The aircraft impacted agricultural land near the settlement of Ejere creating a 10 metre deep crater approximately 28 metres by 40 metres. The condition of the wreckage was judged to be consistent with a high energy impact.
The Investigation so far It was noted the 29 year-old Captain, who had been Pilot Flying (PF) for the accident flight, had accumulated 8,122 hours total flying experience which included 1,417 hours on the 737 of which 103 were on the 737 MAX 8 variant. The 25 year-old First Officer had 361 hours total flying experience which included 207 hours on the 737 of which 56 hours were on type.
It was confirmed that following the issue of FAA AD 2018-23-51 on 7 November 2018 in the aftermath of the AOA-related fatal accident to a Lionair Boeing 737 MAX on 29 October 2018 it had been incorporated in the Aircraft Flight Manual (AFM) as required.
It was also confirmed that the 737 MAX 8/9 FCOM Bulletin issued by Boeing to all 737 MAX operators on 6 November 2018 which “directed flight crews to existing procedures to address an AOA failure condition that can occur during manual flight only” had been incorporated in the Ethiopian Airlines FCOM. Boeing had described the reason for issuing this Bulletin as “to emphasis the Procedures Provided in the Runway Stabiliser Non-Normal Checklist”. The Bulletin was prefaced by the following text:
“In the event of erroneous AOA data, the pitch trim system can trim the stabiliser nose down in increments lasting up to 10 seconds. The nose down stabiliser trim movement can be stopped and reversed with the use of the electric stabiliser trim switches but may restart 5 seconds after the electric stabiliser trim switches are released. Repetitive cycles of uncommanded nose down stabiliser continue to occur unless the stabiliser trim system is deactivated through use of both STAB TRIM CUTOUT switches in accordance with the existing procedures in the Runaway Stabiliser NNC. It is possible for the stabiliser to reach the nose down limit unless the system inputs are counteracted completely by pilot trim inputs and both STAB TRIM CUTOUT switches are moved to CUTOUT.”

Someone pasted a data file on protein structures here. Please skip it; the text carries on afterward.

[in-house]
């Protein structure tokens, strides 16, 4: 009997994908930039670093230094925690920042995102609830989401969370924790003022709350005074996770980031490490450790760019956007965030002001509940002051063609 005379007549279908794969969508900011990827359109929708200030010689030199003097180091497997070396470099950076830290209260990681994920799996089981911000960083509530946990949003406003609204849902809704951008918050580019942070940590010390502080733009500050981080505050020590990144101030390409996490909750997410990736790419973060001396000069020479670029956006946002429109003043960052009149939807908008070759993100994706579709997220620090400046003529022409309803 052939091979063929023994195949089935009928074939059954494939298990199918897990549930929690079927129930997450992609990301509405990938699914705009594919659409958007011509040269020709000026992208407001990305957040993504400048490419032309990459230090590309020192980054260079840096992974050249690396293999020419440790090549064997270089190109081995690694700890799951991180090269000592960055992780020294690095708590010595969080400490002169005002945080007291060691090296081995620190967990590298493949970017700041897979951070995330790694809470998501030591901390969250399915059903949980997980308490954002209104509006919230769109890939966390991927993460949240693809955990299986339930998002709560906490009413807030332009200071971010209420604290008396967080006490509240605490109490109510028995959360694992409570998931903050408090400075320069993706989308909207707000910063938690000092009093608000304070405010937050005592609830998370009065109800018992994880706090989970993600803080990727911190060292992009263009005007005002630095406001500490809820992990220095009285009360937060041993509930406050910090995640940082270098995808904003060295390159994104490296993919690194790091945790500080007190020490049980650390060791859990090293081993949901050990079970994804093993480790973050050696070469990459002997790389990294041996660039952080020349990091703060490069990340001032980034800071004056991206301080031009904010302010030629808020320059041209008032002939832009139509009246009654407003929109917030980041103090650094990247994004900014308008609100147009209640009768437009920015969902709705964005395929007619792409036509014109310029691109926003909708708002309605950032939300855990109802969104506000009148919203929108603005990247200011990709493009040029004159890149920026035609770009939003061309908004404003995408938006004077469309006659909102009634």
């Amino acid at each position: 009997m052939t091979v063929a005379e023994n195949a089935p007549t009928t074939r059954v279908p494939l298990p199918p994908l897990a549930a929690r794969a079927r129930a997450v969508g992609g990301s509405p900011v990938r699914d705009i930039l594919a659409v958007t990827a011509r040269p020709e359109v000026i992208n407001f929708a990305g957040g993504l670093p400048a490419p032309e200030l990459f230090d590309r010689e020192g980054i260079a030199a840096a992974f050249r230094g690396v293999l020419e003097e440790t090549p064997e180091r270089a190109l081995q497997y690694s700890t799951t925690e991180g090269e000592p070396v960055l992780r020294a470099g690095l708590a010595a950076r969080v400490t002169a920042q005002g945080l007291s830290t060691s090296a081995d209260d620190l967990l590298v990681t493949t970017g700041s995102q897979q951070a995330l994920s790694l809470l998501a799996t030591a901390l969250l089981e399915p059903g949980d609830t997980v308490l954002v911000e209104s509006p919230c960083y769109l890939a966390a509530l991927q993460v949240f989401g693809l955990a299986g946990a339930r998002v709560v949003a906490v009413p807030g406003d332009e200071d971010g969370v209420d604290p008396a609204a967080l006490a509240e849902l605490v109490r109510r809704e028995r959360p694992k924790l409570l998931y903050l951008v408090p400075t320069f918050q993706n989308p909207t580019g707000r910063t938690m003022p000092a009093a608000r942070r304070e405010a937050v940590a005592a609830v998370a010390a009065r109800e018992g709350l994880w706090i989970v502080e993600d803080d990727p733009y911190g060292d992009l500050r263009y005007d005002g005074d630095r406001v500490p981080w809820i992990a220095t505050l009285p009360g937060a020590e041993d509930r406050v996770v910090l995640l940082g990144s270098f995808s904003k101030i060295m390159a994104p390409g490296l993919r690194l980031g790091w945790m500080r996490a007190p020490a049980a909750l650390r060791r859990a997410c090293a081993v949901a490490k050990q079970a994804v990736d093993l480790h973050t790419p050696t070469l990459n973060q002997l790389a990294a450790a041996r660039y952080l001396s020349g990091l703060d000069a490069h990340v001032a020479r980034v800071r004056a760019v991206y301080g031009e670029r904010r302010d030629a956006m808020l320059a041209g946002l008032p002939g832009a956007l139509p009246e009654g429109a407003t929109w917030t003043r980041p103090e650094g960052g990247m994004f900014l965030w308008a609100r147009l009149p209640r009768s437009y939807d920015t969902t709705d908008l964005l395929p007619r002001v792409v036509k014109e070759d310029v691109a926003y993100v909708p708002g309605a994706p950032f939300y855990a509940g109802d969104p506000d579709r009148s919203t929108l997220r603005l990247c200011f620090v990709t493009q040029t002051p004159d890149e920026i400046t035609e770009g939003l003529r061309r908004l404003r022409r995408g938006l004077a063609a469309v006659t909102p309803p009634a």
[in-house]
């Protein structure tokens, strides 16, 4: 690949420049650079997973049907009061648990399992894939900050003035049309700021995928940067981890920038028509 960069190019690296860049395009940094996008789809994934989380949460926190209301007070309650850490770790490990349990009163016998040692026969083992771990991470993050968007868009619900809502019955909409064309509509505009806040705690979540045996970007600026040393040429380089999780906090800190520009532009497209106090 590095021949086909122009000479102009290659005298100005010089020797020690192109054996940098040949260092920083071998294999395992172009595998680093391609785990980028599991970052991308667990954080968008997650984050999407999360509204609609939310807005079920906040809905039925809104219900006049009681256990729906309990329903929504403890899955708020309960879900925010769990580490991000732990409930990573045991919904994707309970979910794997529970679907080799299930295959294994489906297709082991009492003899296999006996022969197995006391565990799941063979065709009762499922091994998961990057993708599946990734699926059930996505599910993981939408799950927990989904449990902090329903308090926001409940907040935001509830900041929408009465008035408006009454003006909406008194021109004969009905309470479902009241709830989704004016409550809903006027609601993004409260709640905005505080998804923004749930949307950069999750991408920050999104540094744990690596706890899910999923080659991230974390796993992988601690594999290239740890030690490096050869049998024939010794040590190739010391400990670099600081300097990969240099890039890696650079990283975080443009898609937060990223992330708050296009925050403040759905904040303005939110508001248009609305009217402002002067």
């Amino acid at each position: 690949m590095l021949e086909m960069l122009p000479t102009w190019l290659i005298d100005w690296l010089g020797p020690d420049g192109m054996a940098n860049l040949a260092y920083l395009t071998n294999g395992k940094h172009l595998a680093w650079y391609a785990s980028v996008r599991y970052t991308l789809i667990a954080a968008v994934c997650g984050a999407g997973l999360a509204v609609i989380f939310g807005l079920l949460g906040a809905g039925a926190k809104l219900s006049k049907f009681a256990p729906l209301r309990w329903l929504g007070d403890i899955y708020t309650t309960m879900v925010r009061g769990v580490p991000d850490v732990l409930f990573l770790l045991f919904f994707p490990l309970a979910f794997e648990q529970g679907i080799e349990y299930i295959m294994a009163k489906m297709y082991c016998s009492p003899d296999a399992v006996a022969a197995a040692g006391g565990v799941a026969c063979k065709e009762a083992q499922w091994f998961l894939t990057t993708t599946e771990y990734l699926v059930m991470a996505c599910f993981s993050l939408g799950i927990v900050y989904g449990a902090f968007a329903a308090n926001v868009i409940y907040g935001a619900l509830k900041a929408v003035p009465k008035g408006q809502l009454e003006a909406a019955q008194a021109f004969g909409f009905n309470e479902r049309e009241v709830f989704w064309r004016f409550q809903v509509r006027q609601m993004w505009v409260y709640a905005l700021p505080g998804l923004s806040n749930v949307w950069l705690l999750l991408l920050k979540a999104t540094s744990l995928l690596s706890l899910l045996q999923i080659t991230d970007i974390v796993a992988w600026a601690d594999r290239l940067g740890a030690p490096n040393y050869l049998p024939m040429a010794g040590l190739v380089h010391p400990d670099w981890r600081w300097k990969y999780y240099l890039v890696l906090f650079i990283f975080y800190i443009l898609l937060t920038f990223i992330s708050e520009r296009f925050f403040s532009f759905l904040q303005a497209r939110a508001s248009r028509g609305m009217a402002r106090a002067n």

The initial recovery actions in the Runway Stabiliser NNC for a situation where “uncommanded stabiliser trim movement occurs continuously and does not stop after the autopilot is disengaged” were noted as being to set both STAB TRIM CUTOUT switches to CUTOUT and, if the runaway continues, “grasp and hold the stabiliser trim wheel, trim manually and anticipate trim requirements”.
Both engines were recovered and showed no signs that their normal operation up to the point of impact had been compromised. Inspection also suggested that they were “operating at power at the time of impact”. The aircraft Technical Log was reviewed since delivery of the aircraft to the airline in November 2018 and no evidence of any serious or recurring defect was found. However, these rectified and non recurring defects did include some of potential relevance in early December involving temporary air data display malfunctions and one report of “the aircraft rolling during autopilot operation”. A similar check of recorded actions during an ‘A’ Check carried out in early February, again with no related findings.
The Initial Findings of the Investigation have been formally documented as follows:
- The aircraft possessed a valid certificate of airworthiness;
- The crew possessed the licence and qualifications to conduct the flight;
- The takeoff roll appeared normal, including normal values of left and right angle-of-attack (AOA).
- Shortly after liftoff, the value of the left angle of attack sensor deviated from that of the right angle of attack sensor and reached 74.5 degrees while the right angle of attack sensor value was 15.3 degrees; after this, the stick shaker activated and remained active until near the end of the flight.